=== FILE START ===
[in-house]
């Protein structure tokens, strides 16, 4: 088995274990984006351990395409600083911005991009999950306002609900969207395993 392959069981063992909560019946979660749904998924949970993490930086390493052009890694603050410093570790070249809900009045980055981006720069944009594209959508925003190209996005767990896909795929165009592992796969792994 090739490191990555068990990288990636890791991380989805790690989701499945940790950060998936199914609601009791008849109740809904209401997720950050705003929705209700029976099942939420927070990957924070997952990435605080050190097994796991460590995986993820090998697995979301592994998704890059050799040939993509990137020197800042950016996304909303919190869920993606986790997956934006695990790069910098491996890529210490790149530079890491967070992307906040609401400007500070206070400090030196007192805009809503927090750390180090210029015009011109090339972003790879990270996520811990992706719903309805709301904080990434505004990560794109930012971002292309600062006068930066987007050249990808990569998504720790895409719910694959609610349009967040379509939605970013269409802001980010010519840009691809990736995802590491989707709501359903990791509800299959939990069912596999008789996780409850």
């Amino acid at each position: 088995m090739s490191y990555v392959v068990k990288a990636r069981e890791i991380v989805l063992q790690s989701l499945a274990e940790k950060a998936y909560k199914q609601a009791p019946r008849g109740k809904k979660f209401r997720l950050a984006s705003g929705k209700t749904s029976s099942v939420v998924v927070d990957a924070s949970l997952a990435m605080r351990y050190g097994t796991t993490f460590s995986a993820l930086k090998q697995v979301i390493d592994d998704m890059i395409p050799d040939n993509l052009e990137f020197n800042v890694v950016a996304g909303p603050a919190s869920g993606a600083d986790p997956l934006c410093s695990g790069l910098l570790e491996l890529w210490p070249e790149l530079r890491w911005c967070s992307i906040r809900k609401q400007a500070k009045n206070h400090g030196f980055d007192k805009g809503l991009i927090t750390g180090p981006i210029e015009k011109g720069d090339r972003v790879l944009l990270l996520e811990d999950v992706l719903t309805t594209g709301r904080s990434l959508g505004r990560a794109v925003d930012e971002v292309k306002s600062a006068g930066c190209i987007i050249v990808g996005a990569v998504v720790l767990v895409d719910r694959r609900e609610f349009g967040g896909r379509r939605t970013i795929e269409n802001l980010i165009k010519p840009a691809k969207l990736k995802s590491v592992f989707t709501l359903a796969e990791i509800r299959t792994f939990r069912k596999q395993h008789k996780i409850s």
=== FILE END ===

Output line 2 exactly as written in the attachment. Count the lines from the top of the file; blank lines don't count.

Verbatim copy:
């Protein structure tokens, strides 16, 4: 088995274990984006351990395409600083911005991009999950306002609900969207395993 392959069981063992909560019946979660749904998924949970993490930086390493052009890694603050410093570790070249809900009045980055981006720069944009594209959508925003190209996005767990896909795929165009592992796969792994 090739490191990555068990990288990636890791991380989805790690989701499945940790950060998936199914609601009791008849109740809904209401997720950050705003929705209700029976099942939420927070990957924070997952990435605080050190097994796991460590995986993820090998697995979301592994998704890059050799040939993509990137020197800042950016996304909303919190869920993606986790997956934006695990790069910098491996890529210490790149530079890491967070992307906040609401400007500070206070400090030196007192805009809503927090750390180090210029015009011109090339972003790879990270996520811990992706719903309805709301904080990434505004990560794109930012971002292309600062006068930066987007050249990808990569998504720790895409719910694959609610349009967040379509939605970013269409802001980010010519840009691809990736995802590491989707709501359903990791509800299959939990069912596999008789996780409850």